Fred Wilson (born in 1954 in the Bronx, USA; lives and works in New York) has created site-specific installations in collaboration with museums and cultural institutions throughout North America, the Caribbean, Europe, the Middle East, and Asia. His work encourages viewers to reconsider social and historical narratives and raises critical questions about the politics of erasure and exclusion. Beginning with the groundbreaking and critically acclaimed exhibition Mining the Museum (1992-93) at the Maryland Historical Society, Fred Wilson has juxtaposed and re-contextualized existing objects to create new installations, which alter their traditional meanings or interpretations.
His many accolades include the prestigious John D. and Catherine T. MacArthur Foundation "Genius" Grant (1999). In 2003, Wilson represented the United States at the 50th Venice Biennale with the solo exhibition, "Fred Wilson: Speak of Me as I Am". This work has next been exposed on two editions of "Glasstress", as part of the 53rd & 54th Venice Biennale (2009 & 2011), which highlighted some examples of use of glass by historical and contemporary artists. Fred Wilson took part of many international exhibitions, such as the Liverpool Biennial of Contemporary Art, in the UK (1999) and "Cocido y Crudo" at Centro de Arte Reina Sofia, Madrid, Spain (1994-5). He had a major retrospective "Fred Wilson, Objects and Installations 1979-2000," which traveled to museums around the U. S. such as the Studio Museum in Harlem, the Chicago Cultural Center and the Berkeley Art Museum, between 2001-2004. His works feature in prestigious public collections such as those of the Tate Modern in London, MoMA and Whitney Museum of American Art in New York, or of the San Francisco Museum of Modern Art.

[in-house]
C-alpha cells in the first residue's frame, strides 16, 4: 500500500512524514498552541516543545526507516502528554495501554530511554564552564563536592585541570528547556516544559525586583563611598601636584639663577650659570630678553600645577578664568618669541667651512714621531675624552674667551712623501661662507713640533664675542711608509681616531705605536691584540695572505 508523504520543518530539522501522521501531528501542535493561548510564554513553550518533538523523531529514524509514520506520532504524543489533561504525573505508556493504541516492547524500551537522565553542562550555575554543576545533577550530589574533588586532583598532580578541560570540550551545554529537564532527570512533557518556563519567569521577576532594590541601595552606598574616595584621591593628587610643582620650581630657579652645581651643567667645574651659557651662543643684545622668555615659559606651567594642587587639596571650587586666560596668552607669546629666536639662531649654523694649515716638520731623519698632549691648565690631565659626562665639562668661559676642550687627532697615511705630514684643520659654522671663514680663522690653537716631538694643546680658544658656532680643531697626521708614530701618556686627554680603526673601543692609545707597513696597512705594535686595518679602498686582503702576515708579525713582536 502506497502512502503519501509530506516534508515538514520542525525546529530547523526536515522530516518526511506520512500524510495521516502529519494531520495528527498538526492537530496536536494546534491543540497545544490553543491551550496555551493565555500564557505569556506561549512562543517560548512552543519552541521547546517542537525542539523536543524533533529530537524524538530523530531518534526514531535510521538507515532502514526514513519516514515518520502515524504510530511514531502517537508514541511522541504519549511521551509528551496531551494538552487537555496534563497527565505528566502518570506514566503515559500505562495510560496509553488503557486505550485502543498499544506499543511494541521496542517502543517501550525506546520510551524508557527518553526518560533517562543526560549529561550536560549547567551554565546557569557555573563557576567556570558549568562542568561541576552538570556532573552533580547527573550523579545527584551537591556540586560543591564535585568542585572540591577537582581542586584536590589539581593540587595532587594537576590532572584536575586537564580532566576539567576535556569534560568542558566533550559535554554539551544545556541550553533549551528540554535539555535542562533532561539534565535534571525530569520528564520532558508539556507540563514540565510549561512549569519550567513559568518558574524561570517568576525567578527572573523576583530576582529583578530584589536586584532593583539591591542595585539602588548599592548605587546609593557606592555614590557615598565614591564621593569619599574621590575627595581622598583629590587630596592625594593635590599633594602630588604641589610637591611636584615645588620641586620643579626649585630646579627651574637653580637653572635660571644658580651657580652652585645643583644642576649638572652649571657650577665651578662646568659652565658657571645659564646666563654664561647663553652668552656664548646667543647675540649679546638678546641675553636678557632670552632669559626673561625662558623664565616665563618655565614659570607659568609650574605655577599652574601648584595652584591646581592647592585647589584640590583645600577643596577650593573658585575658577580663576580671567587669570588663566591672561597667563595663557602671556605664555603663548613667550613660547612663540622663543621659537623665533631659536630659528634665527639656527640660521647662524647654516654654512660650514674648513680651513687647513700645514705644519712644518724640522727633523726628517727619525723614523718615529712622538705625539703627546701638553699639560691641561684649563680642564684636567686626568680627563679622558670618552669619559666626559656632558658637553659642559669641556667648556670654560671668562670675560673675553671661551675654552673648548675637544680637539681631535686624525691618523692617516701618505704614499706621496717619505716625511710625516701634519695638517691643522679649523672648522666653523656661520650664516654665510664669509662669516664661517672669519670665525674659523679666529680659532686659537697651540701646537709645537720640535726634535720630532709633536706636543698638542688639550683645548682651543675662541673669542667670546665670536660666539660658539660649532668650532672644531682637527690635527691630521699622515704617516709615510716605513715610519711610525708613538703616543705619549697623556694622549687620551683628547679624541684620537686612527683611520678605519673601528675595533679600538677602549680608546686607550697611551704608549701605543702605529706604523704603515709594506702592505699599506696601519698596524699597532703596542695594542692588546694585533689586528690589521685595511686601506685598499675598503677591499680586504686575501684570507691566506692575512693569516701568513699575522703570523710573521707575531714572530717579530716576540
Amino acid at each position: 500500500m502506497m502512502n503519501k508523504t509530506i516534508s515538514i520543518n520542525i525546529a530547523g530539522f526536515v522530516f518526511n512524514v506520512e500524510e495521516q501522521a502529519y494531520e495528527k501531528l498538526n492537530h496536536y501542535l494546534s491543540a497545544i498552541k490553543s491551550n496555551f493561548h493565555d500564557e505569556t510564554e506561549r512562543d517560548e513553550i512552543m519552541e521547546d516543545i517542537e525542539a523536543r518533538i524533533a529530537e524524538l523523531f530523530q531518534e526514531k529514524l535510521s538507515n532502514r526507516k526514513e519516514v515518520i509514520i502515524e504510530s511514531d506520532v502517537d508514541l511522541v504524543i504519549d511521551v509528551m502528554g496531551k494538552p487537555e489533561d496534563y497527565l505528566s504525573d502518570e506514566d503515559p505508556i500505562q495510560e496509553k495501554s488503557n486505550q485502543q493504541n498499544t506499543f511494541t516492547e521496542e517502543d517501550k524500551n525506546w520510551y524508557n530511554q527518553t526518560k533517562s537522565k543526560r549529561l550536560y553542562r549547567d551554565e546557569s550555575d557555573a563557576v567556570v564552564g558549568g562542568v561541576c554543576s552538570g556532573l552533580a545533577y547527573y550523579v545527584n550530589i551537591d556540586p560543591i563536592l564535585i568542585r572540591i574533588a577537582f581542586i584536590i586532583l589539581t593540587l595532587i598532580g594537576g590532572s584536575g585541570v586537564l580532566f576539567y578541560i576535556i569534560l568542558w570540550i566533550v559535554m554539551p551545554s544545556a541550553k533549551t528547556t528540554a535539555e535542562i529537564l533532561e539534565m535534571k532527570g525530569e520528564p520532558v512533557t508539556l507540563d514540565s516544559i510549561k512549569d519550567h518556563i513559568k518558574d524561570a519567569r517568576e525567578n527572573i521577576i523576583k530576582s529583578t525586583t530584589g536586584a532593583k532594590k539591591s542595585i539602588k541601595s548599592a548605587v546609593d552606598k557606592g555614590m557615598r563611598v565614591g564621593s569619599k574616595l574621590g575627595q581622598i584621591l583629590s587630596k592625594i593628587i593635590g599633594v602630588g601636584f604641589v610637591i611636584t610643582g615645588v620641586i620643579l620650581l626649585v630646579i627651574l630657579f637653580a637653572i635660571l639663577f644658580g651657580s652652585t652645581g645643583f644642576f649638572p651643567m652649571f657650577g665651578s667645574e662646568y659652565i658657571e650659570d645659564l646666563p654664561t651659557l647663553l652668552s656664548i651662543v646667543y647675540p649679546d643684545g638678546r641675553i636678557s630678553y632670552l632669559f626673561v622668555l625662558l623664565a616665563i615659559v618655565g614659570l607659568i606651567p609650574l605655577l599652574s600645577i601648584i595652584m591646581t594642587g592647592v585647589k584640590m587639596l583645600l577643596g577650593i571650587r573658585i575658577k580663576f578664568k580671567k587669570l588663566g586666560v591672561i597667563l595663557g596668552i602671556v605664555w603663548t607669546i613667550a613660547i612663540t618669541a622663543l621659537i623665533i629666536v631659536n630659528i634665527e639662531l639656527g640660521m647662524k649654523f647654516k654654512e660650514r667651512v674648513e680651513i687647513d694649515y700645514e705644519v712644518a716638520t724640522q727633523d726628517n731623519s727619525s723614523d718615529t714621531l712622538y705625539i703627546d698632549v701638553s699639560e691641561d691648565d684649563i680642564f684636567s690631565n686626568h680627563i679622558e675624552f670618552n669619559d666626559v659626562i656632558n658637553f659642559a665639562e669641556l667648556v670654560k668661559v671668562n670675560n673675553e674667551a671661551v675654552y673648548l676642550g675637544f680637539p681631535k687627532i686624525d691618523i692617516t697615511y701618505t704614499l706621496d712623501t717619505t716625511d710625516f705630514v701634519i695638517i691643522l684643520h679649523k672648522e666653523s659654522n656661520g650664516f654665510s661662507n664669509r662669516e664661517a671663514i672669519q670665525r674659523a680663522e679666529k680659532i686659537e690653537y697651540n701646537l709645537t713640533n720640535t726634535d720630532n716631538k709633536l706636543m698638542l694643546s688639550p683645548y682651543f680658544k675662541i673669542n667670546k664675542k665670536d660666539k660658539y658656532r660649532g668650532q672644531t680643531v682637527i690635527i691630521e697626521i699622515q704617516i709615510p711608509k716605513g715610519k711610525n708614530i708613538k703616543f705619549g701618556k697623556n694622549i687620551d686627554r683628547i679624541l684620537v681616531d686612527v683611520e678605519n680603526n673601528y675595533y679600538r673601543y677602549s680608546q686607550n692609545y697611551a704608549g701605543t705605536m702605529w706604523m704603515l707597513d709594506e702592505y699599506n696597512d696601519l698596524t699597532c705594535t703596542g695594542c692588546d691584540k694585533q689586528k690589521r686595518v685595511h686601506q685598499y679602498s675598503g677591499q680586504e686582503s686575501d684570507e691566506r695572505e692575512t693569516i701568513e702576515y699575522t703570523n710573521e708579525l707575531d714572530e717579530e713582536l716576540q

Read Karima Boudou’s interview with Fred Wilson.